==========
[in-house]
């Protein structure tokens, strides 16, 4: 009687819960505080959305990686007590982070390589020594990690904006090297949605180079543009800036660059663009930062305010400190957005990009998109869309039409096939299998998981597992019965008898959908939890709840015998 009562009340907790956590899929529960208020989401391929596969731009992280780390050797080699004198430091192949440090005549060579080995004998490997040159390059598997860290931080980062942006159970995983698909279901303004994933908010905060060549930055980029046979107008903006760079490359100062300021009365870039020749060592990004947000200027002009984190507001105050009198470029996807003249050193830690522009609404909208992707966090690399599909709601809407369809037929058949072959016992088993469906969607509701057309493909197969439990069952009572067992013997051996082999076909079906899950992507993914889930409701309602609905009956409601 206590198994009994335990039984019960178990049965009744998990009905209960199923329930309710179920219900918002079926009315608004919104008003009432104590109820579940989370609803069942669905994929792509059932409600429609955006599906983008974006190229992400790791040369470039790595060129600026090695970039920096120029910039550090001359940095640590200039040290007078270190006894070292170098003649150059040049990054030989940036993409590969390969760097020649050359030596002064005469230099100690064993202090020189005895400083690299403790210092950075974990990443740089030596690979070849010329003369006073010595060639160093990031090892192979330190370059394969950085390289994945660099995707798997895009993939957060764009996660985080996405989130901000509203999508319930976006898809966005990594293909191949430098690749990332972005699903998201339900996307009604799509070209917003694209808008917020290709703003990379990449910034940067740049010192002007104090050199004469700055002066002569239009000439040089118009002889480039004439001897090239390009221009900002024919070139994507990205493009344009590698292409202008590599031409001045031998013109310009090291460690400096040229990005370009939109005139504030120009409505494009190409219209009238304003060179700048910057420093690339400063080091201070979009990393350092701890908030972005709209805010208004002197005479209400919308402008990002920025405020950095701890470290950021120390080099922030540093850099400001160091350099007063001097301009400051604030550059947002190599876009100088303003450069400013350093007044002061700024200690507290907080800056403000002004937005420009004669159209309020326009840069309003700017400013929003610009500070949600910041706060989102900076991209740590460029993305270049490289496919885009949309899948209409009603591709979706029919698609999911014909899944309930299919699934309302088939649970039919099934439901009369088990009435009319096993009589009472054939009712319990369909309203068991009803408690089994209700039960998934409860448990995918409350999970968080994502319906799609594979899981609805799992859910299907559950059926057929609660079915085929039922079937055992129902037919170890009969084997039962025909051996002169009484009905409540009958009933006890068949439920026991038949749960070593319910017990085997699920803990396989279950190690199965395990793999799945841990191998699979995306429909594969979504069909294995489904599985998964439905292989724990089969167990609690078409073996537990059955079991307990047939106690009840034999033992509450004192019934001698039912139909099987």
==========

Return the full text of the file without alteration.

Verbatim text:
[in-house]
């Protein structure tokens, strides 16, 4: 009687819960505080959305990686007590982070390589020594990690904006090297949605180079543009800036660059663009930062305010400190957005990009998109869309039409096939299998998981597992019965008898959908939890709840015998 009562009340907790956590899929529960208020989401391929596969731009992280780390050797080699004198430091192949440090005549060579080995004998490997040159390059598997860290931080980062942006159970995983698909279901303004994933908010905060060549930055980029046979107008903006760079490359100062300021009365870039020749060592990004947000200027002009984190507001105050009198470029996807003249050193830690522009609404909208992707966090690399599909709601809407369809037929058949072959016992088993469906969607509701057309493909197969439990069952009572067992013997051996082999076909079906899950992507993914889930409701309602609905009956409601 206590198994009994335990039984019960178990049965009744998990009905209960199923329930309710179920219900918002079926009315608004919104008003009432104590109820579940989370609803069942669905994929792509059932409600429609955006599906983008974006190229992400790791040369470039790595060129600026090695970039920096120029910039550090001359940095640590200039040290007078270190006894070292170098003649150059040049990054030989940036993409590969390969760097020649050359030596002064005469230099100690064993202090020189005895400083690299403790210092950075974990990443740089030596690979070849010329003369006073010595060639160093990031090892192979330190370059394969950085390289994945660099995707798997895009993939957060764009996660985080996405989130901000509203999508319930976006898809966005990594293909191949430098690749990332972005699903998201339900996307009604799509070209917003694209808008917020290709703003990379990449910034940067740049010192002007104090050199004469700055002066002569239009000439040089118009002889480039004439001897090239390009221009900002024919070139994507990205493009344009590698292409202008590599031409001045031998013109310009090291460690400096040229990005370009939109005139504030120009409505494009190409219209009238304003060179700048910057420093690339400063080091201070979009990393350092701890908030972005709209805010208004002197005479209400919308402008990002920025405020950095701890470290950021120390080099922030540093850099400001160091350099007063001097301009400051604030550059947002190599876009100088303003450069400013350093007044002061700024200690507290907080800056403000002004937005420009004669159209309020326009840069309003700017400013929003610009500070949600910041706060989102900076991209740590460029993305270049490289496919885009949309899948209409009603591709979706029919698609999911014909899944309930299919699934309302088939649970039919099934439901009369088990009435009319096993009589009472054939009712319990369909309203068991009803408690089994209700039960998934409860448990995918409350999970968080994502319906799609594979899981609805799992859910299907559950059926057929609660079915085929039922079937055992129902037919170890009969084997039962025909051996002169009484009905409540009958009933006890068949439920026991038949749960070593319910017990085997699920803990396989279950190690199965395990793999799945841990191998699979995306429909594969979504069909294995489904599985998964439905292989724990089969167990609690078409073996537990059955079991307990047939106690009840034999033992509450004192019934001698039912139909099987």